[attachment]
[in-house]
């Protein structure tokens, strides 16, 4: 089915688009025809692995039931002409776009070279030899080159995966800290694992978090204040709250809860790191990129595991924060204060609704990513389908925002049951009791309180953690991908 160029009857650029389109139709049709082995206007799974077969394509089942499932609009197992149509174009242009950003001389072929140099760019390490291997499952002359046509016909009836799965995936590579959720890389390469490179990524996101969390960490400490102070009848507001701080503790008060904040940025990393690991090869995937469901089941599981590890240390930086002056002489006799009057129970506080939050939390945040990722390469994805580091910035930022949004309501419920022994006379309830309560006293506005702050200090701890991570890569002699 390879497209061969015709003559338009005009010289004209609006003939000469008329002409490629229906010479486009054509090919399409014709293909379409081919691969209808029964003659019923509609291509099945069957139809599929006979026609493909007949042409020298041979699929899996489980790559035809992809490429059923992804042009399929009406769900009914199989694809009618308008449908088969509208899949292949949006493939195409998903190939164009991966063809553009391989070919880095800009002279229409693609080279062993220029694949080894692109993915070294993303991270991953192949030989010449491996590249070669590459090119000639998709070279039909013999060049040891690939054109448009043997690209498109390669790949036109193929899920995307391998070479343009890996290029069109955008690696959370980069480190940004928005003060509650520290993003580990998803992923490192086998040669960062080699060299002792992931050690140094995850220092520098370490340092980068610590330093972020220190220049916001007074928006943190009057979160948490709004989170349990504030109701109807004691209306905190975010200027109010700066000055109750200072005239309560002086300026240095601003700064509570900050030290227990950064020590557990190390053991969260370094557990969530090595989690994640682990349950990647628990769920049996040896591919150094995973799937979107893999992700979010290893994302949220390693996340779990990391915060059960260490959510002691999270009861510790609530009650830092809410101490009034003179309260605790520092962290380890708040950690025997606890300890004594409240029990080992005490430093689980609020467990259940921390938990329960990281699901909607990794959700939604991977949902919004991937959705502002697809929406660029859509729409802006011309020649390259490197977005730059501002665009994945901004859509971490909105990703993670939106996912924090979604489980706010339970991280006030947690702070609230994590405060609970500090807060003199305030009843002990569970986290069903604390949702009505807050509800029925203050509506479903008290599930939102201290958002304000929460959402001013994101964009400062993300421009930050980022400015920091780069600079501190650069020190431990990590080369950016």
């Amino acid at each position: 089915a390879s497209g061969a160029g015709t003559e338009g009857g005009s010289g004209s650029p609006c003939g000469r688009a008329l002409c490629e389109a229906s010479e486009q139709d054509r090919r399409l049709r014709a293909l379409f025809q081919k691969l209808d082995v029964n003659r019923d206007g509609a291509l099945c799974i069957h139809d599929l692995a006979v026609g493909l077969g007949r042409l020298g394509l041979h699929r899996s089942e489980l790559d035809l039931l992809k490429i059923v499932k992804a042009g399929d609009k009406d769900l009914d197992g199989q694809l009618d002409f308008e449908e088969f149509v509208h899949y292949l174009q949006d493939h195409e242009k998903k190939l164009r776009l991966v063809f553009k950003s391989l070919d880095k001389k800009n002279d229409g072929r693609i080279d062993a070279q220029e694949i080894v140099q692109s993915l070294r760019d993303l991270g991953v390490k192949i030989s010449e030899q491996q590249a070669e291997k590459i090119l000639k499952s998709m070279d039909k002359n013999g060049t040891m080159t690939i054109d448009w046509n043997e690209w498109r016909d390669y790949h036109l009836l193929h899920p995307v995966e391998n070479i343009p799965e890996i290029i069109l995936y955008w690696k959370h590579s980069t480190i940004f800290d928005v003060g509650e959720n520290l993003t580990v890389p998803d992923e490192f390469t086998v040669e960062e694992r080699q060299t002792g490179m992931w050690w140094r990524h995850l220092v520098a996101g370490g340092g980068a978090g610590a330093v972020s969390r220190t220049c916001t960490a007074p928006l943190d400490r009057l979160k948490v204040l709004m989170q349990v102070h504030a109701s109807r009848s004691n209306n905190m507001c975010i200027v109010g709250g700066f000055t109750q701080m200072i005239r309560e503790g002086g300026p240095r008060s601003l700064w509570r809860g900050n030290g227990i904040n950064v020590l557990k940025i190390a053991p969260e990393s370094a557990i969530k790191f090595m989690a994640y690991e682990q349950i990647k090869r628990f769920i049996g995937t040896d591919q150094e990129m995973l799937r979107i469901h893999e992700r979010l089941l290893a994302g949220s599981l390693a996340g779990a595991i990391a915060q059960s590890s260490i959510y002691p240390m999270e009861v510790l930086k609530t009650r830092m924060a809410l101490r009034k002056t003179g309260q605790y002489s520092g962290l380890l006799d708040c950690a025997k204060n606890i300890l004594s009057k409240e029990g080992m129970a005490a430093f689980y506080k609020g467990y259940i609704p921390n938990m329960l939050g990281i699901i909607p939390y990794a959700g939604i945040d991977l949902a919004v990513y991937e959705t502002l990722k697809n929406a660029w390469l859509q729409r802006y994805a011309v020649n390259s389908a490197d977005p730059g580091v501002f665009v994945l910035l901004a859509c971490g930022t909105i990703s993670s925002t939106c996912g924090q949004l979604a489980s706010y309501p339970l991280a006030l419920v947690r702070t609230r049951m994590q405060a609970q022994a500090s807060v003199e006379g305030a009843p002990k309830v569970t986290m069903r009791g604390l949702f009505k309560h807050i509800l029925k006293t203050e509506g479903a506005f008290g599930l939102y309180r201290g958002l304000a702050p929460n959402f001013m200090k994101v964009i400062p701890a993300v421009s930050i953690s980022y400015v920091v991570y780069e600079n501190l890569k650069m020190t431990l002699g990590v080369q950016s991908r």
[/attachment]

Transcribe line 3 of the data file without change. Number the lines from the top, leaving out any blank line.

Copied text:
């Amino acid at each position: 089915a390879s497209g061969a160029g015709t003559e338009g009857g005009s010289g004209s650029p609006c003939g000469r688009a008329l002409c490629e389109a229906s010479e486009q139709d054509r090919r399409l049709r014709a293909l379409f025809q081919k691969l209808d082995v029964n003659r019923d206007g509609a291509l099945c799974i069957h139809d599929l692995a006979v026609g493909l077969g007949r042409l020298g394509l041979h699929r899996s089942e489980l790559d035809l039931l992809k490429i059923v499932k992804a042009g399929d609009k009406d769900l009914d197992g199989q694809l009618d002409f308008e449908e088969f149509v509208h899949y292949l174009q949006d493939h195409e242009k998903k190939l164009r776009l991966v063809f553009k950003s391989l070919d880095k001389k800009n002279d229409g072929r693609i080279d062993a070279q220029e694949i080894v140099q692109s993915l070294r760019d993303l991270g991953v390490k192949i030989s010449e030899q491996q590249a070669e291997k590459i090119l000639k499952s998709m070279d039909k002359n013999g060049t040891m080159t690939i054109d448009w046509n043997e690209w498109r016909d390669y790949h036109l009836l193929h899920p995307v995966e391998n070479i343009p799965e890996i290029i069109l995936y955008w690696k959370h590579s980069t480190i940004f800290d928005v003060g509650e959720n520290l993003t580990v890389p998803d992923e490192f390469t086998v040669e960062e694992r080699q060299t002792g490179m992931w050690w140094r990524h995850l220092v520098a996101g370490g340092g980068a978090g610590a330093v972020s969390r220190t220049c916001t960490a007074p928006l943190d400490r009057l979160k948490v204040l709004m989170q349990v102070h504030a109701s109807r009848s004691n209306n905190m507001c975010i200027v109010g709250g700066f000055t109750q701080m200072i005239r309560e503790g002086g300026p240095r008060s601003l700064w509570r809860g900050n030290g227990i904040n950064v020590l557990k940025i190390a053991p969260e990393s370094a557990i969530k790191f090595m989690a994640y690991e682990q349950i990647k090869r628990f769920i049996g995937t040896d591919q150094e990129m995973l799937r979107i469901h893999e992700r979010l089941l290893a994302g949220s599981l390693a996340g779990a595991i990391a915060q059960s590890s260490i959510y002691p240390m999270e009861v510790l930086k609530t009650r830092m924060a809410l101490r009034k002056t003179g309260q605790y002489s520092g962290l380890l006799d708040c950690a025997k204060n606890i300890l004594s009057k409240e029990g080992m129970a005490a430093f689980y506080k609020g467990y259940i609704p921390n938990m329960l939050g990281i699901i909607p939390y990794a959700g939604i945040d991977l949902a919004v990513y991937e959705t502002l990722k697809n929406a660029w390469l859509q729409r802006y994805a011309v020649n390259s389908a490197d977005p730059g580091v501002f665009v994945l910035l901004a859509c971490g930022t909105i990703s993670s925002t939106c996912g924090q949004l979604a489980s706010y309501p339970l991280a006030l419920v947690r702070t609230r049951m994590q405060a609970q022994a500090s807060v003199e006379g305030a009843p002990k309830v569970t986290m069903r009791g604390l949702f009505k309560h807050i509800l029925k006293t203050e509506g479903a506005f008290g599930l939102y309180r201290g958002l304000a702050p929460n959402f001013m200090k994101v964009i400062p701890a993300v421009s930050i953690s980022y400015v920091v991570y780069e600079n501190l890569k650069m020190t431990l002699g990590v080369q950016s991908r």